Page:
- Check your startup environment by running the System Configuration applet by going to Start then Run and typing "msconfig". Once msconfig opens, go to Services, select the option "Hide all Microsoft Services" and disable everything else unless you know exactly what it is and what it is for and are 100% certain it should be running. Having disabled services, disable everything in Startup, again the same rule applies that if you are not sure what it is, turn it off. Better to lose some functionality during the troubleshooting phase than allow a malicious application to run and reintroduce itself to the system. Disable, do not delete, anything you do not recognize, though be careful, some vendor-specific applications sound like something malicious but are not.
- On Windows XP and previous versions disable System Restore because most malware will insert itself into the system restore cache.
- Purge all files from all profiles /local settings/temp and /local settings/temporary internet that includes the local system and network service accounts.
- Reset local admin user password to a known value, because you may need to use the local admin account if you have to log into the recovery console.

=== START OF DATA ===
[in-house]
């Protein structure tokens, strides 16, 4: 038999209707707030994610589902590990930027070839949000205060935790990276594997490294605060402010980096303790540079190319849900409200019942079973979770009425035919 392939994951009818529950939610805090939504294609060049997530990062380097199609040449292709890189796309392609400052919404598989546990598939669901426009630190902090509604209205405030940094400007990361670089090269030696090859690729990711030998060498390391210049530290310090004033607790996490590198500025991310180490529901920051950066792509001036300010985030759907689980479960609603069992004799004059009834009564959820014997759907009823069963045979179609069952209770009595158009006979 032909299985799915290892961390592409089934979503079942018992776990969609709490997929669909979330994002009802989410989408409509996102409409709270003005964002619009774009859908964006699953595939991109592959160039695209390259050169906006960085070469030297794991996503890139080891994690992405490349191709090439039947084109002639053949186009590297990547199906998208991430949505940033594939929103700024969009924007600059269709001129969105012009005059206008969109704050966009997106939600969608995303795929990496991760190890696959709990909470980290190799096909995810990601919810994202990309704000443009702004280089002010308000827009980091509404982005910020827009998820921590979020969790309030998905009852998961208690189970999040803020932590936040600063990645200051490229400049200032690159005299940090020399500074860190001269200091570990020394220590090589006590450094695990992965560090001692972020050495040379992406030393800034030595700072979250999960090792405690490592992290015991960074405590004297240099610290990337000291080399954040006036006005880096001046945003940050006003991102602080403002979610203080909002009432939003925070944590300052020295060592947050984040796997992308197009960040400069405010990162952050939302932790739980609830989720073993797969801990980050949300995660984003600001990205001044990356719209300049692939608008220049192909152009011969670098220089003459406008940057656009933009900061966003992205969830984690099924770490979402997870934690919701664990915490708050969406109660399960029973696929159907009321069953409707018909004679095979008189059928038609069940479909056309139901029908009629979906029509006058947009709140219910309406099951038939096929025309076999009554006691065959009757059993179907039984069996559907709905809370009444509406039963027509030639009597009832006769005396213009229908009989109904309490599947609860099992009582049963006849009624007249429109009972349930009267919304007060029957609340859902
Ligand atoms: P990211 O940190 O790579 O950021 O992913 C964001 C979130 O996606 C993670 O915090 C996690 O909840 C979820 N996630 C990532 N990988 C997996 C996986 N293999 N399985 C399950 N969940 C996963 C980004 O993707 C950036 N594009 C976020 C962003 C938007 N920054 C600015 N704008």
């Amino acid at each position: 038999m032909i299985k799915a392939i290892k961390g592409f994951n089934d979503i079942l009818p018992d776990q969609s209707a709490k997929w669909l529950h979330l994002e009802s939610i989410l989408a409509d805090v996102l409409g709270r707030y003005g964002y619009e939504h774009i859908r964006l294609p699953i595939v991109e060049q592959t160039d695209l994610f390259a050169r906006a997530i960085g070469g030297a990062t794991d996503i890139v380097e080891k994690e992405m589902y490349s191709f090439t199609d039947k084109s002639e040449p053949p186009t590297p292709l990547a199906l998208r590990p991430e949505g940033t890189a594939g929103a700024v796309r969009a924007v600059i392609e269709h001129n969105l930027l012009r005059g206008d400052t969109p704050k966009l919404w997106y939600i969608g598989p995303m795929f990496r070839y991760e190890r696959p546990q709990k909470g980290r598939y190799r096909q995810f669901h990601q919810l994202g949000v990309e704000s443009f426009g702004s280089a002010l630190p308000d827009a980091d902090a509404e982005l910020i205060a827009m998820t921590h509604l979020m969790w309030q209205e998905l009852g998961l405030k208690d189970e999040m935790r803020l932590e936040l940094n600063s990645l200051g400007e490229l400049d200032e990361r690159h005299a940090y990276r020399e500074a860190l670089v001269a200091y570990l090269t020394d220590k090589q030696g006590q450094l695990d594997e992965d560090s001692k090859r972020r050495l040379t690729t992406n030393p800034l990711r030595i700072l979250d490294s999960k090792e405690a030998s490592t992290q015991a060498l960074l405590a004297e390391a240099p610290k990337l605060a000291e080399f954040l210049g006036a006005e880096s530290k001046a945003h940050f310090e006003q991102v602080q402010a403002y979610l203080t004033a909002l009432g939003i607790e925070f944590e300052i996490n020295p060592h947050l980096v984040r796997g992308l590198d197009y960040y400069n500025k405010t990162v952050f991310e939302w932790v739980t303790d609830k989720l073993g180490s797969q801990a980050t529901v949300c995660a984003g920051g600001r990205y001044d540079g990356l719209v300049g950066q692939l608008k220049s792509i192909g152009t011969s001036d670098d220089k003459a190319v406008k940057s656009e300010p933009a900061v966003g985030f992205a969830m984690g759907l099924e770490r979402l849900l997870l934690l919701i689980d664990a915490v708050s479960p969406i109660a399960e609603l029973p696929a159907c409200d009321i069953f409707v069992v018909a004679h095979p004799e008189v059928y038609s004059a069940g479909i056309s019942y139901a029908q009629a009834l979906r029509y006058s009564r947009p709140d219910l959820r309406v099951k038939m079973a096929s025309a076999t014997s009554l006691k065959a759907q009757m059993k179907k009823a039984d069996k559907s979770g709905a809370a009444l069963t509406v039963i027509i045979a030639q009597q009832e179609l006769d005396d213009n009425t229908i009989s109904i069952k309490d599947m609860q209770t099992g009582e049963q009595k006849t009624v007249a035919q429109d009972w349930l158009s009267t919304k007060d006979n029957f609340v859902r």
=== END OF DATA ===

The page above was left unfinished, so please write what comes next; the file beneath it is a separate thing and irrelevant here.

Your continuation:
- Download and install Microsoft Security Essentials and the latest definition updates, crossload them to the infected system using removable media.
- Reboot into Safe Mode, run a full scan of the system.
- Inspect the registry looking for unfamiliar programs. Back up the keys before removing anything, then delete unfamiliar values. Of course, editing the registry is dangerous, so proceed with caution.
- Some other registry keys can sometimes contain malicious programs, so check these too and make sure they have not been altered.
The default registry key should contain a value of "%1" %* any other value is suspect.
- Malicious users can load hacking programs automatically from win.ini. Any program listed after Run= or Load= will load automatically when Windows starts. Look in the following section of the win.ini file:
- Malicious applications can use shell commands to load programs through system.ini. Review the system.ini for:
- You will also have to check the Task Scheduler service to make sure there are no applications being called through there.
- Reboot, run another full scan.
- If there are still threats make a note of how they are being loaded, there is probably an innocent sounding file in the windows directory being called to spawn the reinfection. Boot using the OS disk and run the repair option to login through the recovery console. Remove said file using the recovery console.
- Reboot, and run yet another full scan. Yes, this is tedious, repetitive and takes forever but it is necessary.
- Now that you have dealt with the threats you can see, check for threats you cannot see. Some hack tools hide themselves from the operating system. Luckily, there are tools available to help you find hidden objects. Download RootkitRevealer to locate hidden items.
- Unfortunately, once a system has been compromised, you can never fully trust it. Therefore, it is best to wipe the machine clean and reinstall the operating system, then reload applications and data from backups.